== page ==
“I would like to see somebody go into Englewood and convince some Black person in that community that they should be riding their bike as a commuter to go to work. You know, you’re going to get laughed out the neighborhood.”
As a result of input from more than 15,000 residents who participated in more than 150 events across the city, with 75 events located on the Far South Side, stations within the expansion area are also located near parks and bike paths, in addition to transit stations. Providing bike share as a resource for health and recreation is more in line with the desires and needs of the South Side, according to Reed.
Increased bike and foot traffic can also make a neighborhood more vibrant, Reed said.
“When more people ride at the hyperlocal level, they’re more interested in staying in a neighborhood to run errands, running to the grocery store in their neighborhood versus getting in the car and driving miles outside the neighborhood,” Reed said. “When you get people walking or biking in the neighborhood more retail wants to come to that community because there’s more [activity]. There’s more vibrant streets; there’s more foot traffic in the neighborhood. And with increased retail comes more jobs.”
Along with conventional bicycles, the Divvy expansion will eventually include 10,500 new e-bikes, which feature pedal-assist technology. E-bikes can be parked at Divvy stations and at public bike racks using a built-in cable lock. E-bikes can be especially advantageous for promoting biking on the Far South Side, according to Reed.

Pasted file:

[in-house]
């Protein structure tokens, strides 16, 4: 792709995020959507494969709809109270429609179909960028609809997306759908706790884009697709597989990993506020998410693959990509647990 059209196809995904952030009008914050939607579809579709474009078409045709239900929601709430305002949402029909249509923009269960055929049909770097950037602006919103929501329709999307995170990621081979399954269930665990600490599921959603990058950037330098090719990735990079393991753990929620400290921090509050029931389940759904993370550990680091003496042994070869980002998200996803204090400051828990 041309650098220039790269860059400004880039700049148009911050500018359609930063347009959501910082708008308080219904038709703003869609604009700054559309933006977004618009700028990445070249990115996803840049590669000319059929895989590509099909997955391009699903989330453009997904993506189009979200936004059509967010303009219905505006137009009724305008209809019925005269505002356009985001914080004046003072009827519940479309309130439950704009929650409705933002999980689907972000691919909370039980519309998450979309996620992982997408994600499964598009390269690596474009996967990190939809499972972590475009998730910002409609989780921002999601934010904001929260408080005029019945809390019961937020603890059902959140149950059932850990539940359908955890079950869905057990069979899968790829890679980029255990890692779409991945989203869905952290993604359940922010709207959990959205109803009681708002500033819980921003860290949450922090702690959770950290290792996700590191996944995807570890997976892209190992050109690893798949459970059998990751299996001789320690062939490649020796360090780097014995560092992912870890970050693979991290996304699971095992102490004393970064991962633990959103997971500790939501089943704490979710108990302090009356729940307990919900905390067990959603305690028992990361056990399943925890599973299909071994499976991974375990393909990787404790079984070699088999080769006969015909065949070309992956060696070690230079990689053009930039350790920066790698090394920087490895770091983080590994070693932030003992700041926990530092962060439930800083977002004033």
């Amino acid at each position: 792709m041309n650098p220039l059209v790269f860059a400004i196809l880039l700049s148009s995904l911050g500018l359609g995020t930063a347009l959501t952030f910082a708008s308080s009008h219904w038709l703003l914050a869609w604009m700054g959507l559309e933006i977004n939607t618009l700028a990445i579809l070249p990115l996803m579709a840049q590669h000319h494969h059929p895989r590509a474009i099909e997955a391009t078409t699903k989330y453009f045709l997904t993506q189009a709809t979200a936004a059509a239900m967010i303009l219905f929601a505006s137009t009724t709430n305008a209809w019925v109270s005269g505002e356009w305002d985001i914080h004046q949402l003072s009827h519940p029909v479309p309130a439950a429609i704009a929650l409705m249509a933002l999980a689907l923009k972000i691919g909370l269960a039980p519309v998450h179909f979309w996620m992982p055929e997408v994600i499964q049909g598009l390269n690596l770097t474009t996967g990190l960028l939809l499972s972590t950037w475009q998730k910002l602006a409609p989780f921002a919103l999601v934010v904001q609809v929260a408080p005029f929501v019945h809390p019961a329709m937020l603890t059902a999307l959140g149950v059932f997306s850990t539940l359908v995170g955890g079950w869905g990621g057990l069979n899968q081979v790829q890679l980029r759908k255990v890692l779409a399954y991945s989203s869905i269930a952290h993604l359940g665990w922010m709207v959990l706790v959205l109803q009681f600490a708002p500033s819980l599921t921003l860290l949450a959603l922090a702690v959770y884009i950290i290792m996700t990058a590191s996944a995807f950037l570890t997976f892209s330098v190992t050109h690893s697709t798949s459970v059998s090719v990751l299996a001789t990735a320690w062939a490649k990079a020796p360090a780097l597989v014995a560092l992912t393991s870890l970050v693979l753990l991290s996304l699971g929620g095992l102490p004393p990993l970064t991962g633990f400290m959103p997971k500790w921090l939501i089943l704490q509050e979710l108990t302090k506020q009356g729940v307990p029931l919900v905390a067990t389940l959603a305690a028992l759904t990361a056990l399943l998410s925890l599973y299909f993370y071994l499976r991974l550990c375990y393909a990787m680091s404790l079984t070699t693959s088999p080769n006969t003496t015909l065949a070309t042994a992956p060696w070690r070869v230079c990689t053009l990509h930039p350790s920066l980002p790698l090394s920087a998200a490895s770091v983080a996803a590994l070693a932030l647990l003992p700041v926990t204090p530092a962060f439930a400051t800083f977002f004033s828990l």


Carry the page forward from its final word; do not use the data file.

“I was anti-e-bike for many years until I rode one for the first time. Since then I’ve been a proponent of using e-bikes as a way to entice or interest people who traditionally were not interested in regular Divvy bikes,” Reed said. “Our neighborhoods are less dense, more spread out. And we experience a number of food deserts in our neighborhoods. Having an e-bike does make it a little bit easier to move through our communities to a destination that’s a little further away and not be physically taxed, the way you would be on a regular bike.
Reed also said e-bikes can help overcome resistance to cycling as a commuting option.
“The other example is when people use bikes as a form of transportation, some out of necessity, very poor people who are not able to afford a car or not able to afford transit. And the bike is the only vehicle of transportation. Well, that bike now gets you to where the job is. If your job is a few blocks away, or a few miles away, you now have a vehicle to get you there,” Reed said.
While the expansion of Divvy stations into the Far South Side is beneficial, simply locating new stations is not sufficient, according to Reed.
“There should be an analysis of the transportation inequities that these new programs and projects are attempting to address. There should be strategies to ensure that this new Divvy expansion is removing those inequities and is improving outcomes for people who live on the Far South Side. There should be systems of accountability to ensure that the success of the expansion to reduce inequities, and improve life outcomes in the event [that] the project is not doing what we anticipated it would do.”